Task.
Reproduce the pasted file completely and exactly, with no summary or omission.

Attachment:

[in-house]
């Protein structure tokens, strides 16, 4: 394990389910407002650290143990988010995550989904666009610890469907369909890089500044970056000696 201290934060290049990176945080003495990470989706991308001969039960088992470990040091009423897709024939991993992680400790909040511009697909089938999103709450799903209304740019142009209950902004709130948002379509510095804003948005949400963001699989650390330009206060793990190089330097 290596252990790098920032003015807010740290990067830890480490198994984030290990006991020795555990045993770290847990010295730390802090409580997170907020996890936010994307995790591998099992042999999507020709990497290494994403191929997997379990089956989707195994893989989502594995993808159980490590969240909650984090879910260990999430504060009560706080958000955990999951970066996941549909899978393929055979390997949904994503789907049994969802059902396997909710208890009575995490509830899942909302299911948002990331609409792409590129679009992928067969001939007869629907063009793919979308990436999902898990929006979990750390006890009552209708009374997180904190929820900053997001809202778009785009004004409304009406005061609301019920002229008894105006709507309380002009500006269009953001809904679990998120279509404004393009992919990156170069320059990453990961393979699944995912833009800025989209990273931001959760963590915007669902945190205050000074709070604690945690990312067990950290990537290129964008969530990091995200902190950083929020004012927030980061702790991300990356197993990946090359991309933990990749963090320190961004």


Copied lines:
[in-house]
């Protein structure tokens, strides 16, 4: 394990389910407002650290143990988010995550989904666009610890469907369909890089500044970056000696 201290934060290049990176945080003495990470989706991308001969039960088992470990040091009423897709024939991993992680400790909040511009697909089938999103709450799903209304740019142009209950902004709130948002379509510095804003948005949400963001699989650390330009206060793990190089330097 290596252990790098920032003015807010740290990067830890480490198994984030290990006991020795555990045993770290847990010295730390802090409580997170907020996890936010994307995790591998099992042999999507020709990497290494994403191929997997379990089956989707195994893989989502594995993808159980490590969240909650984090879910260990999430504060009560706080958000955990999951970066996941549909899978393929055979390997949904994503789907049994969802059902396997909710208890009575995490509830899942909302299911948002990331609409792409590129679009992928067969001939007869629907063009793919979308990436999902898990929006979990750390006890009552209708009374997180904190929820900053997001809202778009785009004004409304009406005061609301019920002229008894105006709507309380002009500006269009953001809904679990998120279509404004393009992919990156170069320059990453990961393979699944995912833009800025989209990273931001959760963590915007669902945190205050000074709070604690945690990312067990950290990537290129964008969530990091995200902190950083929020004012927030980061702790991300990356197993990946090359991309933990990749963090320190961004």